I have been very interested in the recent correspondence which has appeared in your columns with regard to the H.R.G.
It seems to me that this is a very overrated car. After all, the M.G. was doing 15 years ago what the H.R.G. is doing now. The 1,100-c.c. L- and K-type M.G.s were genuine 80-m.p.h. vehicles but the current H.R.G. 1,100 c.c. seems to have a 75 m.p.h. maximum. Fifteen years younger, 5 m.p.h. slower!
I’m sure, too that the M.G. steering and roadholding is just as good as the H.R.G.
Coming to the current M.G. “TC” model, this attains approximately the same high performance as the H.R.G., and the steering and roadholding are just as good. But surely the difference in price between the two cars is the biggest factor. I feel sure that the M.G. at approximately £400 cheaper is by far the better proposition.
I am Yours etc.
Croxley Green Herts.
Mr. Frost is to be congratulated upon his patriotism in championing the small British family car against its Continental equivalent. His argument, however, is regrettably lacking in support from facts. From road tests I have culled the following figures: —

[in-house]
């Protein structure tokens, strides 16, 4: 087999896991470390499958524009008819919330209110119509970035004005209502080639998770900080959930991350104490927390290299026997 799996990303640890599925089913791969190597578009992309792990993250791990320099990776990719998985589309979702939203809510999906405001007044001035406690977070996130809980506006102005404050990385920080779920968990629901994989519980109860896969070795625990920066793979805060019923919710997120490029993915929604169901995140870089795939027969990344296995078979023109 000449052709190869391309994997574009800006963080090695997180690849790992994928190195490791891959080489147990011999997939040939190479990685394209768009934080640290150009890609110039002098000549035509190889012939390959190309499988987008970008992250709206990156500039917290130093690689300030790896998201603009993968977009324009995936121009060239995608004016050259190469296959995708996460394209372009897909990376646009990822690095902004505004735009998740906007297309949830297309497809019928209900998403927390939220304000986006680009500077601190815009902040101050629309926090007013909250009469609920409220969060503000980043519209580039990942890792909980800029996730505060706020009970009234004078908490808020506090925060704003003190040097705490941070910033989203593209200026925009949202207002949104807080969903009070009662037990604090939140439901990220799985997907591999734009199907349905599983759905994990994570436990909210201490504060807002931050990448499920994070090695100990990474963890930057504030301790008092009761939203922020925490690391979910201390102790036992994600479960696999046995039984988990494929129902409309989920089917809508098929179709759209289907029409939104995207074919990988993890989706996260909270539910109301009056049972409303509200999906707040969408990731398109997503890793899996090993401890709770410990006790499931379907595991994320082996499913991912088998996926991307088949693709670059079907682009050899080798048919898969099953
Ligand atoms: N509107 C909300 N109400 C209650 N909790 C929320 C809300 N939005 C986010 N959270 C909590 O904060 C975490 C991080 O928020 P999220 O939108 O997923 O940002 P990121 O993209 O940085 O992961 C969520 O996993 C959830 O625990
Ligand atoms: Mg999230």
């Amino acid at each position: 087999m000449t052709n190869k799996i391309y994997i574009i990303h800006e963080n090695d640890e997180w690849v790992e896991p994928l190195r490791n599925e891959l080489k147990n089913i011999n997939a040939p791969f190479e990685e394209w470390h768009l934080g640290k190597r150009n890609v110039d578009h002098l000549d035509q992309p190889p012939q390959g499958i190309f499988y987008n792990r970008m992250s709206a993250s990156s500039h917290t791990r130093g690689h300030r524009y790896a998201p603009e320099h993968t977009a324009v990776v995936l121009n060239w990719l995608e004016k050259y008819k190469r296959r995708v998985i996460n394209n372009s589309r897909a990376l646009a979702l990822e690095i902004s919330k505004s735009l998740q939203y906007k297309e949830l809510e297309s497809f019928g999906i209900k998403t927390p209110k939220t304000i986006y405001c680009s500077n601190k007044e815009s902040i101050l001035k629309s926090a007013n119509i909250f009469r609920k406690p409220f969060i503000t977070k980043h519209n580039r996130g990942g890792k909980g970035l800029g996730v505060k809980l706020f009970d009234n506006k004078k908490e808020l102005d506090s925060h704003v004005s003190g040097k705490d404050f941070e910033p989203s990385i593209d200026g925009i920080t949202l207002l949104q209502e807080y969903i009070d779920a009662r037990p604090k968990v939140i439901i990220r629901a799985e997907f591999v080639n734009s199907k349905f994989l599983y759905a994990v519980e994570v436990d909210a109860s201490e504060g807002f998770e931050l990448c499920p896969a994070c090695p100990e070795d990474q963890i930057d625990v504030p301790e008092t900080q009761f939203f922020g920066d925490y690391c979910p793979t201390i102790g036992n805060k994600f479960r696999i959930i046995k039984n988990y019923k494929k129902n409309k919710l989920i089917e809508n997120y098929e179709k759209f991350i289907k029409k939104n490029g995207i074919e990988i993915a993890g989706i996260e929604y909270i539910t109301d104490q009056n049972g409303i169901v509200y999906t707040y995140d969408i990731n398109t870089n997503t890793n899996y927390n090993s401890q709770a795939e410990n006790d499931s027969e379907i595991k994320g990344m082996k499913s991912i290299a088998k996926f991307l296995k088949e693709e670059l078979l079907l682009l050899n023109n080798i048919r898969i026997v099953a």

Standard Eight 1947 model – Capacity: 1,009 c.c., Bore: 56.7 mm., Stroke: 100 mm., Max. Power at 4,000 r.p.m.: 28 b.h.p., Max. Speed: 57.5 m.p.h., Road Speed at 2,500 f.p.m. piston speed: 54.0 m.p.h., Standing 1/4-mile: 26.5 sec., Dry weight: 15.5 cwt.
Renault 760 1947 model – Capacity: 760 c.c., Max. Speed: 57.3 m.p.h., Standing 1/4-mile: 28.0 sec., Dry weight: 15.5 cwt.
Lancia “Ardea” 1947 model – Capacity: 903 c.c., Bore: 65 mm., Stroke: 68 mm., Max. Power at 4,600 r.p.m.: 28.5 b.h.p., Max. Speed: 67.5 m.p.h., Road Speed at 2,500 f.p.m. piston speed: 83.0 m.p.h., Dry weight: 14.0 cwt.
It will be seen from these available figures that the Lancia, with 97 c.c. less engine capacity, has an easier and better performance, while the little Renault, with an engine of nearly one quarter of a litre less Capacity, has a performance only slightly inferior.
However, it is not in the going, but in the manner of going that the Continental scores so heavily. I can think of no small British family saloon, built prior to 1947, which can hold a candle to the pre-1947 Continental car of similar capacity and price as regards roadholding, steering, suspension and general reliability, when driven regularly above 40 m.p.h. That is why the less well-to-do enthusiast hurries to buy a 1,100-c.c. F.I.A.T., 570-c.c. F.I.A.T., an “Aprilia,” Citroen or Peugeot. Such cars as the Austin A40, Morris Minor, and Morris Oxford may well refute this, but, alas, they are neither as cheap nor as available as the pre-war Continental of equivalent performance.
I am, Yours, etc.,
R. de Y Bateson.